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10 Specialized Areas for Nurse Practitioners in 2017

Nurse sitting on a patient's bed.

According to research gathered by Nurse.org, salaries for high-demand registered nurses start around $68,000 annually, with nurse practitioners’ salaries being even greater. Although their advanced skills offer nurse practitioners a rewarding career path with increased opportunities, nursing advocates are currently lobbying the government to allow specialty practitioners to deliver services to the full scope of their abilities nationwide. [1] The 10 listed specialties are among what leading practitioners are exploring.

10. Gerontological Nurse Practitioner

In the geriatric setting, Gerontological Nurse Practitioners provide diagnoses, exams and — in some jurisdictions — prescriptions for elderly clients. [2] Gerontological specialists typically work for senior care homes, hospice providers or in their own practices, according to nurse specialty research by public company, Johnson & Johnson.

9. Oncology Certified Nurse Practitioner

Oncology Nurse Practitioners treat cancer sufferers and patients at high risk of contracting the disease. The many responsibilities involved in this specialty carry many challenges and rewards. Oncology nurses monitor patients, prescribe medicine, and deliver cancer treatments such as chemotherapy.

8. Adult Nurse Practitioner (ANP)

Adult Nurse Practitioners deliver services to patients aged 12 and over. This specialty primarily involves delivering preventative wellness education and chronic illness management. Although many advanced nursing candidates are interested in this field, many institutions desire to roll the practice into the gerontological specialty.

7. Emergency Nurse Practitioner (ENP)

Emergency Nurse Practitioners treat trauma and injury victims. These specialists must quickly identify and resolve potentially lethal health-related problems. ENPs work in many settings and service patients of all ages.

6. Family Nurse Practitioner (FNP)

Family Nurse Practitioners typically serve as a primary care provider and deliver service with physician oversight. These nurses serve patients throughout their life span; diagnosing illnesses, performing routine exams and prescribing medications. Some Family Nurse Practitioners work independently and run their own private offices.

5. Dermatology Nurse Practitioner

Human skin performs important biological functions just like the liver and the kidneys. Dermatology nurses treat skin diseases, injuries, and wounds, providing specialized services, such as cancer screenings, chemical peels, and burn treatments.

4. Sub-Acute Care Nurse Practitioner

Sub-Acute Care Nurse Practitioners deliver a service that falls between short-term intensive care and long-term intensive care. While this specialty encompasses all age ranges, most Sub-Acute Care Nurse Practitioners oversee senior patients. Subacute patients require 24-hour supervision and often reside in subacute hospital units or long-term care facilities.

3. Surgical Nurse Practitioner

Formerly, surgical nursing was an entry-level practice before entering a specialty. Today, the skills required to serve in this position make it a differentiated specialty. Surgical nurses represent almost a sixth of all nursing specialists — the largest group of practitioners — and deliver service primarily to adults.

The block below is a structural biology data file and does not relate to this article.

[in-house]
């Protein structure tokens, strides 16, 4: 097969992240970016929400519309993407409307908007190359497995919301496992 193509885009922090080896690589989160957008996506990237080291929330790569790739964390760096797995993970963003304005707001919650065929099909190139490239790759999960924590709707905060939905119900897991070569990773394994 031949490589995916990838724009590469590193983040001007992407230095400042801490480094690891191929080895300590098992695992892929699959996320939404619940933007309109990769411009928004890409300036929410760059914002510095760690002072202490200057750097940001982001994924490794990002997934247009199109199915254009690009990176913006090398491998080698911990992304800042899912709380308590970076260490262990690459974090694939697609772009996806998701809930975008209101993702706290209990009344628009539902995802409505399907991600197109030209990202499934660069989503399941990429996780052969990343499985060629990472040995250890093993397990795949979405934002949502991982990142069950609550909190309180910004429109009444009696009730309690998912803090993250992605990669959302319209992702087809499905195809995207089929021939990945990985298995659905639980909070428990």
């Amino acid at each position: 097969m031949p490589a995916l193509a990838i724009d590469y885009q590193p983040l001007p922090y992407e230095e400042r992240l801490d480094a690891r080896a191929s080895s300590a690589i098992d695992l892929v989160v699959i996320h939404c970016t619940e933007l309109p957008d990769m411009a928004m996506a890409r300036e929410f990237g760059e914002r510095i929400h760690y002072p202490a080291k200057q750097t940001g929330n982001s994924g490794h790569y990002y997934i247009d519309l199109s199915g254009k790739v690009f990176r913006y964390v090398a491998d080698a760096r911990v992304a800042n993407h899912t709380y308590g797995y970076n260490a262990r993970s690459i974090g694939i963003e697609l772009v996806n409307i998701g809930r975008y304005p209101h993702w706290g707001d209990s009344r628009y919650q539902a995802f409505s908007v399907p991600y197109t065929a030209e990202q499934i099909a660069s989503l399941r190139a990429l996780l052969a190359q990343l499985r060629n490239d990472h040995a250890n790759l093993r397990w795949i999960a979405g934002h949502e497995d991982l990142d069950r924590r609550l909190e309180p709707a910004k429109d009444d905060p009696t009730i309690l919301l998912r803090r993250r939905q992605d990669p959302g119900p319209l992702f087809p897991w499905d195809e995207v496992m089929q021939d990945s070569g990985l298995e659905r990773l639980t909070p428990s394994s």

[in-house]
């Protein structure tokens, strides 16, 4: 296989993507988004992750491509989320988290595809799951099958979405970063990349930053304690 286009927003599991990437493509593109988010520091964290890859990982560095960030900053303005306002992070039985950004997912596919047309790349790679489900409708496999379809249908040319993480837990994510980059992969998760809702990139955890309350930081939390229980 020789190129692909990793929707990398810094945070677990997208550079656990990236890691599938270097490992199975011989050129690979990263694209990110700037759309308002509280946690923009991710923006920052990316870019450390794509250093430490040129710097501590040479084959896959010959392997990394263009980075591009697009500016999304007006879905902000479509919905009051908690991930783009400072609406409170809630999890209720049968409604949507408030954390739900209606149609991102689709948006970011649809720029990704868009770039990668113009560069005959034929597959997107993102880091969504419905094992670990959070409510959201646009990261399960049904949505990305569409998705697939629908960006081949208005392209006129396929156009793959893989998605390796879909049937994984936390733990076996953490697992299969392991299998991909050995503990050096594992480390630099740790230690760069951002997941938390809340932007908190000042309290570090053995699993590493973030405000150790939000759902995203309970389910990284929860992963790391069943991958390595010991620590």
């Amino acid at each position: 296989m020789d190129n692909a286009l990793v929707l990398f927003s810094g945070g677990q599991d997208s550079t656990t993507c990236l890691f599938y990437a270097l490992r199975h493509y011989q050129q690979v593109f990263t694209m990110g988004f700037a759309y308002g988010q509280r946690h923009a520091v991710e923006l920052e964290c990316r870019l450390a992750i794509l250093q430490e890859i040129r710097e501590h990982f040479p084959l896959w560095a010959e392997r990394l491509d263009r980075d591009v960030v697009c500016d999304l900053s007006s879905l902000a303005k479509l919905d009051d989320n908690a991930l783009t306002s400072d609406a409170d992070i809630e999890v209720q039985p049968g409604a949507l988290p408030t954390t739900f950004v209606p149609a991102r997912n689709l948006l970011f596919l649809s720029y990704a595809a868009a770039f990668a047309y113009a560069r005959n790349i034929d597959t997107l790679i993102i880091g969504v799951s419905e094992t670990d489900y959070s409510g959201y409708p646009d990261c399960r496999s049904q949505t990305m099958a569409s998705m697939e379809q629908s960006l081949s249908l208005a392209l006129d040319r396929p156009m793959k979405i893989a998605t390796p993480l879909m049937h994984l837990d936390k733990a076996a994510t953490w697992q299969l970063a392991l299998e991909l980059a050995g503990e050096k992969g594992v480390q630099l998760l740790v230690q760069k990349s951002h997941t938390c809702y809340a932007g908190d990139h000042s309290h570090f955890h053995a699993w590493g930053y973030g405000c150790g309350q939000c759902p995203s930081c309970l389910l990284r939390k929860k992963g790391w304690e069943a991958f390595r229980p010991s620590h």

2. Psychiatric Nurse Practitioner (PNP)

Psychiatric Nurse Practitioners, also called Mental Health Nurse Practitioners, deliver many of the same services as a psychiatrist. They conduct therapy for various conditions, such as anxiety and depression. PNPs also help family members understand and manage patients’ symptoms that are related to mental health.

1. Neonatal Intensive Care Nurse Practitioner (NNP)

Neonatal Intensive Care Nurse Practitioners deliver services to premature and critically ill newborns and typically work in a hospital neonatal intensive care unit (NICU). NNPs provide service immediately after birth, typically connecting premature newborns to lifesaving technologies. These may include breathing apparatus and intravenous feeding systems, which helps to incubate the patients until their conditions improve. Under physician guidance, NNPs also provide ongoing infant care and educate new mothers about child care.

In the league with the APRN Consensus Model from the National Council of State Boards of Nursing, some states have adjusted their regulations to allow nurse specialists to practice independently of physicians. [2] The organization promotes nationally standardized credentialing that will allow advanced practice nurses to deliver full service within their capabilities in any state.

Indeed, state credentialing standards might change in as little as two to three years. The new certification model opens up new career possibilities for advanced nursing practitioners. [3] Currently, there are several agencies that certify nursing specialists, according to NONPF, the public interest health care organization. They are the:

  • American Academy of Nurse Practitioners Program
  • American Association of Critical Care Nurses
  • American Nurses Credentialing Center
  • National Certification Corporation for the Obstetric, Gynecologic and Neonatal Nursing Specialties
  • Pediatric Nursing Certification Board

In the future, nursing advocates will likely earn governmental concession for the proposed universal credentialing model, which is currently under review in most states.

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Sources:

[1] http://nurse.org/articles/75/15-highest-paying-nursing-careers/
[2] https://www.discovernursing.com/explore-specialties#.WG1b2PkrJhE
[3] http://www.nonpf.org/?18

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